The past two weeks, we have focused on the creation story from the perspective of humanity’s role to continue the process: the mandate of God to Adam and Chava in Parshat Bereshiet, to be God’s junior partner in the creation saga. (Genesis 1:28)
The mandate that is found in Parshat Noach’s Haftarah, that if we are going to ensure that there’s never the destruction of the world, of society, it is our responsibility to be involved in Tikkun Olam, the perfection of the world. (Isaiah 54:1 – 55:5)
And in Parshas Lech Lecha, we are introduced to the most important couple to organized religion, to Islam, Christianity and Judaism. And that is Avraham and Sarah. They are perhaps the most famous couple in human history.
What do we know about these two people before they ascend the world stage as leaders? The Torah tells us nothing about them, nothing.
Yes, Midrashic texts, rabbinical texts, and even pseudepigrapha try to fill in the gaps. So much has been proposed about their upbringing and their past, but the Torah tells us nothing.
We’re told that Avraham finds God through the cosmos, but the Torah tells us nothing. (Breishit Rabbah 39:1)
We’re told that Nimrod throws Avraham into a fiery furnace to perish because of Avraham’s rebellion against idol worship, but again, the Torah tells us nothing. (Breishit Rabbah 38:13)
The bottom line is that in the text of the Bible, in the text of the Torah, we learn nothing about Avraham and Sarah until they are 65 and 75 years old, and become citizens of national importance.
Maybe the absence of a background is to communicate to all of us that what makes Avram, “Avraham”, and Sarai, “Sarah”, is not their pedigree, it’s not their wealth or their stature, but their willingness to “Lech Lecha”, to go and to make a difference in the world. (Genesis 12:1)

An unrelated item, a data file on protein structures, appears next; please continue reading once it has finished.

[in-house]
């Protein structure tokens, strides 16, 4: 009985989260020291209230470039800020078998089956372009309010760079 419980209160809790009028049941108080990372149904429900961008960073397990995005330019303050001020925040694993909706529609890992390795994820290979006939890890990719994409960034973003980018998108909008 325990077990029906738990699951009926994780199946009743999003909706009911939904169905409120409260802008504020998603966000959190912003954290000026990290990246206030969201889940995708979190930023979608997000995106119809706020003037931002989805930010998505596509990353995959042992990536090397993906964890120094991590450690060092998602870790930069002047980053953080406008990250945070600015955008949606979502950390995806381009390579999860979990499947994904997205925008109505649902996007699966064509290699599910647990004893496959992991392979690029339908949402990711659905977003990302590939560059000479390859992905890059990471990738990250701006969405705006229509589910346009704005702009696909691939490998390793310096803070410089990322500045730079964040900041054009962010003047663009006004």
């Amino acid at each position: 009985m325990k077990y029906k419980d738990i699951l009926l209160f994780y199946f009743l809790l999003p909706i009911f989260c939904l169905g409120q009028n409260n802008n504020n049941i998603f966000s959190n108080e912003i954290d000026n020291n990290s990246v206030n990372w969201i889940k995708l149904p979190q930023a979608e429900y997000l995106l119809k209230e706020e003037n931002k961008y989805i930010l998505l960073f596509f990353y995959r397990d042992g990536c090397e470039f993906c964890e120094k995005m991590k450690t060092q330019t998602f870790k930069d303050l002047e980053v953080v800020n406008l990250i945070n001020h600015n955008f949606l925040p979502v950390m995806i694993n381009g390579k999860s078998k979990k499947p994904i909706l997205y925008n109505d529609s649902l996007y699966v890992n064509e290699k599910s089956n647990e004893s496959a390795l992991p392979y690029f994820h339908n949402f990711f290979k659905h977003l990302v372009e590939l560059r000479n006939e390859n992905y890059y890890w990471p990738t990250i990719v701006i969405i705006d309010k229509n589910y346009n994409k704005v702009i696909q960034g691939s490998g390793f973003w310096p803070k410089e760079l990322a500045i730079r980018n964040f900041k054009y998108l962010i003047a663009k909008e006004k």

Despite their challenges of infertility, despite the issue of famine or kidnapping of family members, they are able to engage others: “And the souls they had acquired in Haran”. (Genesis 12:5)
Avraham faces his arch nemesis, Nimrod, in the battle of the four to five kings. It’s over the soul of society, and he is triumphant. He rescues his family. (Genesis 14:1-15)
He deals with kings with respect, yet with a commitment to ethics and allegiance to God: “The Most High God, Who possesses heaven and earth”. (Genesis 14:22-24)
His relationship to God is so meaningful that he can even question God: “What will You give me, since I am childless.” (Genesis 15:2)
You want to know why we don’t know anything about their past? Because what defines them, indeed, what defines us, is not our past, but our capacity to “Lech Lecha” to get up and make a difference.
And in the process of “Lech”, of going. we learn “Lecha”, so much about ourselves. The message of Sefer Bereshit continues: it moves from a universal paradigm to a more particular one.
But it reminds us that what makes Avraham and Sarah, our patriarch and our matriarch, is not their past, but what they’re willing to do to change the world, and in the process, change themselves.